Attendees at the CIE's session on the business of beer sample local brews. (Photo by Jenny Callison)
One could argue that beer has long been an important part of Wilmington’s culture, thanks to the city’s identity as a beach and college town. Increasingly, however, entrepreneurs are looking at beer through a business lens.
In Wilmington and across the country, demand for craft beers is growing. Several new microbreweries have joined veteran Front Street Brewery on the local scene, and some established breweries are eyeing Wilmington as a possible expansion location. The Wilmington City Council is developing zoning regulations for breweries.
With this activity fermenting, Jim Roberts, executive director of University of North Carolina Wilmington’s Center for Innovation and Entrepreneurship (CIE), figured it was time to roll out the barrels, business-wise.
At the center’s event Monday, dubbed Business of Beer at the Beach, three experts spoke to a capacity crowd about the potential – and perils – of brewing.
While the product may embody good times and a mellow lifestyle, the speakers emphasized that making beer is hard work that requires thorough planning, substantial investment, attention to detail and savvy marketing.
David Gardner, an investor in Cary-based Fortnight Brewing Company, advised aspiring brewers to “add another zero to every number in your business plan.”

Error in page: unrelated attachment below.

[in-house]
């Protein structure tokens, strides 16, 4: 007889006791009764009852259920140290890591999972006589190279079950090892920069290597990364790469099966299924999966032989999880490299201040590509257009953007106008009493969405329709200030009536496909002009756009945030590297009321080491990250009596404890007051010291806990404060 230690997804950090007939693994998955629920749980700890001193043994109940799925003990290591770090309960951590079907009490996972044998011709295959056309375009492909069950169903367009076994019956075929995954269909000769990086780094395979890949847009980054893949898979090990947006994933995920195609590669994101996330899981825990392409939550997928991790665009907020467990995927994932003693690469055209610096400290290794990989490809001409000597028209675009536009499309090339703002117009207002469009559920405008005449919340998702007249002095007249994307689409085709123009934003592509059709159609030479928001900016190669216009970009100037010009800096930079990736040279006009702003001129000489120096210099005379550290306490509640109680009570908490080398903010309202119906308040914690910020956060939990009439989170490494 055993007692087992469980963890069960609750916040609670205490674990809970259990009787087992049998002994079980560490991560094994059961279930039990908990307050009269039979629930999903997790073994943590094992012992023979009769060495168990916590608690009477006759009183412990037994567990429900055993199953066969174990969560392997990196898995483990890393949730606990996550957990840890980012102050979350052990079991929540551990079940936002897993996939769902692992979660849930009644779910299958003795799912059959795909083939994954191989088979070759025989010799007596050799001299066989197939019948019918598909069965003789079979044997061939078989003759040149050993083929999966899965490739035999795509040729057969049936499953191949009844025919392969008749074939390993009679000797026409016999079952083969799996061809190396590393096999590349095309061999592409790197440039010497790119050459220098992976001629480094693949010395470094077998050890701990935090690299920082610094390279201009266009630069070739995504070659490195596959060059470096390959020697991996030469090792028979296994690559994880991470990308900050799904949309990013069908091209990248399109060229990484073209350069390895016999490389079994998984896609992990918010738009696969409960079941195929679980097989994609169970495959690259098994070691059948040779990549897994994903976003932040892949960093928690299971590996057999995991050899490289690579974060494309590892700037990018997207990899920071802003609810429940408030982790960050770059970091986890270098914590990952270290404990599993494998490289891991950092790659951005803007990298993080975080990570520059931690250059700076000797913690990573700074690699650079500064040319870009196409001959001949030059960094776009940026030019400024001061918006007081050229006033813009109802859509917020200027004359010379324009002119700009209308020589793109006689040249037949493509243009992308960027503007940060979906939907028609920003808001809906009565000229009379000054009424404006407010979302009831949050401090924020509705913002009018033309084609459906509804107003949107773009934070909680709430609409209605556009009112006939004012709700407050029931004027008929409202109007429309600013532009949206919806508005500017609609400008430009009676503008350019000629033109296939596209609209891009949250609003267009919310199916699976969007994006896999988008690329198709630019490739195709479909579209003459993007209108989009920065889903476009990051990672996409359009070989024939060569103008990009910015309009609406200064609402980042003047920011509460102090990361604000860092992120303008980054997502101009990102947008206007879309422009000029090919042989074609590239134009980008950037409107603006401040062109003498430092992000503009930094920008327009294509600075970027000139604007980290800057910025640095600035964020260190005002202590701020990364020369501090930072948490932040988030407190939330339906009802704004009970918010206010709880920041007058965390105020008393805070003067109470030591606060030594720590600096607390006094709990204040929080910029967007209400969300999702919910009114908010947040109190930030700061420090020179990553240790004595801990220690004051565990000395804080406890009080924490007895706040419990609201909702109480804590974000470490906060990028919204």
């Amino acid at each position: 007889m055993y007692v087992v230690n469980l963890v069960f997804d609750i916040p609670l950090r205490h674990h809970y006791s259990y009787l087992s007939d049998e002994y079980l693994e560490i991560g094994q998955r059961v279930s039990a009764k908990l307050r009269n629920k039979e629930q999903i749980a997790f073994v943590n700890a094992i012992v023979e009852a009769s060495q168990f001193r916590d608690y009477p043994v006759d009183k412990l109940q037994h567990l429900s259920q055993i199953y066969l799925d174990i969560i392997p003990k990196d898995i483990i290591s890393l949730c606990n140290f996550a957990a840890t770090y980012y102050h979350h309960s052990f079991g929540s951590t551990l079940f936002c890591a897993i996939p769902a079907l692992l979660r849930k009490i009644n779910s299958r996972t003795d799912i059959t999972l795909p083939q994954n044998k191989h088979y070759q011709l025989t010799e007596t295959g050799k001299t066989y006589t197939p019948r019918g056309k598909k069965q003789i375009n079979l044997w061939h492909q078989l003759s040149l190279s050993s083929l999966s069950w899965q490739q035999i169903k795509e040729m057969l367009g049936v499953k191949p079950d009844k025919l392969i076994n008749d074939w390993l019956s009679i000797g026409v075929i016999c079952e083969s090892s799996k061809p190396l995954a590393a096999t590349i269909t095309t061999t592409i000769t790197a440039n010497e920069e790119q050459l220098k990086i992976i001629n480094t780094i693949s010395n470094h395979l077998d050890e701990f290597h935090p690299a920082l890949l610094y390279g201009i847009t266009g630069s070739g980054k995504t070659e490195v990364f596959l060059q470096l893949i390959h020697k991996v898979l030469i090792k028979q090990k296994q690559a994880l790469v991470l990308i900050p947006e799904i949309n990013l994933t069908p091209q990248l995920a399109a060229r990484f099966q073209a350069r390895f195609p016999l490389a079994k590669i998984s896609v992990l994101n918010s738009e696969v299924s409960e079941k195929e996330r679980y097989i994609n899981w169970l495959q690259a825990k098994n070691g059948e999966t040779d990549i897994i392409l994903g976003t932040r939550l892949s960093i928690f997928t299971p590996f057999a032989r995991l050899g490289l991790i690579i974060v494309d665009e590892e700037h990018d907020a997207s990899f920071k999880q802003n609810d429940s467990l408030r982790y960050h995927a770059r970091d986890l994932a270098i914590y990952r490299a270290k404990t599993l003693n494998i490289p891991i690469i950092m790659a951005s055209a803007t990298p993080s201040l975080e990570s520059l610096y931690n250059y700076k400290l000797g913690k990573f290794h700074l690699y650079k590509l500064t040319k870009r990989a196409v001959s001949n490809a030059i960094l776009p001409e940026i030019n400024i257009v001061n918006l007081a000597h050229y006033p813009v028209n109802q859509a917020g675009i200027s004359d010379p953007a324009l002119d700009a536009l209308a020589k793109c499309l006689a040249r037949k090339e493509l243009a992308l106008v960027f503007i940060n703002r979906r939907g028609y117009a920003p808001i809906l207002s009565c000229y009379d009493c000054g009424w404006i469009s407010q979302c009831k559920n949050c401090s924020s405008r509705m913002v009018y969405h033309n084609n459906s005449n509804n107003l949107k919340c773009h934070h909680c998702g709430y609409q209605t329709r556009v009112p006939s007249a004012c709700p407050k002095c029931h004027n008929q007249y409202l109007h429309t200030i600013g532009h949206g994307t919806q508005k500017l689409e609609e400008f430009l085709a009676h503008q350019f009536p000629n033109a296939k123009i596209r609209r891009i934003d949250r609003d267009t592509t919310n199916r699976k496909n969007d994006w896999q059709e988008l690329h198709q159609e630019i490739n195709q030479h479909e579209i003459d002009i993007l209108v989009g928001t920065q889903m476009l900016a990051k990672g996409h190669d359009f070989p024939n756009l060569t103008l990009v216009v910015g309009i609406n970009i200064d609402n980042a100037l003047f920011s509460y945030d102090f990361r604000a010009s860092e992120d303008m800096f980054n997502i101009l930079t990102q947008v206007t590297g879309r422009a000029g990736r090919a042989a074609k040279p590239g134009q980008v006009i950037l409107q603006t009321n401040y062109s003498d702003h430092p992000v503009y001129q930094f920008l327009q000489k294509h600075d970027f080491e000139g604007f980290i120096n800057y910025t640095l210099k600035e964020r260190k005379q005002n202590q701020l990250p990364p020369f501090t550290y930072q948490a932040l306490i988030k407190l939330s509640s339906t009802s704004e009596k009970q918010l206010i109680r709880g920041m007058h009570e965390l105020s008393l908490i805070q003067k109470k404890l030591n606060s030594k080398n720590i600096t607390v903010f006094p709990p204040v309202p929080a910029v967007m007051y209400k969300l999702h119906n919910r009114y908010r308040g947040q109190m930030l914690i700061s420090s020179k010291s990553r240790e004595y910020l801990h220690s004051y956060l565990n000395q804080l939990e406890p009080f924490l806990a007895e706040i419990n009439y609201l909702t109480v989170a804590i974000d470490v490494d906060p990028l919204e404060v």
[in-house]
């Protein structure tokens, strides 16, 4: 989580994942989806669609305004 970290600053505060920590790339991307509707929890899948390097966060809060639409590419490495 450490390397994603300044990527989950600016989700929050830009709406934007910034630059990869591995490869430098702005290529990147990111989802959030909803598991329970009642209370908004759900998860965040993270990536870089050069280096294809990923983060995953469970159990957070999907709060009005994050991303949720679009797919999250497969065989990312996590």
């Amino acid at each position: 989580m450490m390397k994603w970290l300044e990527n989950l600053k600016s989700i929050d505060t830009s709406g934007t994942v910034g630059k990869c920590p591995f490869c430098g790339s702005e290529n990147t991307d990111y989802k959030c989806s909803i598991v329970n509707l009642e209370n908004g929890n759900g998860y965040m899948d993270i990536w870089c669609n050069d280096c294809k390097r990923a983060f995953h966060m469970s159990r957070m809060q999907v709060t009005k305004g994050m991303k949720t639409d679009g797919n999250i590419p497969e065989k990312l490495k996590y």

“If you don’t have enough money, don’t do it. Delay [your project] or change your plan,” said Dino Radosta, an investor in and operator of White Street Brewing Co. in Wake Forest.
Potential investors want to see a detailed business plan and evidence that the aspiring brewer is knowledgeable about the craft, Gardner and Radosta said. Even though there's plenty of art to beer making, that aspect of the business must be balanced with a realistic expectation of revenue and consistent quality of the product, they said.
Both men shared their experiences in finding just the right location for their breweries, which require large, flexible spaces with high ceilings and solid foundations. Successful breweries also need to be in high-traffic areas, with significant production and storage capacity as well as tap rooms and meeting rooms to draw visitors and boost revenue, especially in the early years of business.
“People like to drink beer at a brewery,” Gardner said. “Beer that has traveled will never be as good.”
Gardner cautioned that a would-be brewer must be a detail person.
“There are lots of prohibition laws still on the books. Be ready for hassle,” he said, adding that inconsistencies in inspections can also be frustrating. Conflicting mandates from inspectors resulting in do-overs drove Fortnight’s construction “a couple hundred dollars over budget,” he said.
Derek Allen, an attorney in Ward and Smith’s Asheville office who has worked with several startup breweries, warned that the current trend in high-hops beers has driven up the price of hops. Ensuring a predictable supply of hops is problematic because of increasing demand and unreliable harvests.
“If you want to make money, put a brewery on your hops farm,” he said, “although hops don’t grow well in North Carolina. Malt does.”
On the plus side, all three speakers emphasized the enormous personal satisfaction of beer making as well as the camaraderie that characterizes brewing communities.
“You would think there would be a lot of competition among all the microbreweries, but there’s not,” Allen said. “It’s more a sense of ‘It’s us against the big guys.’”
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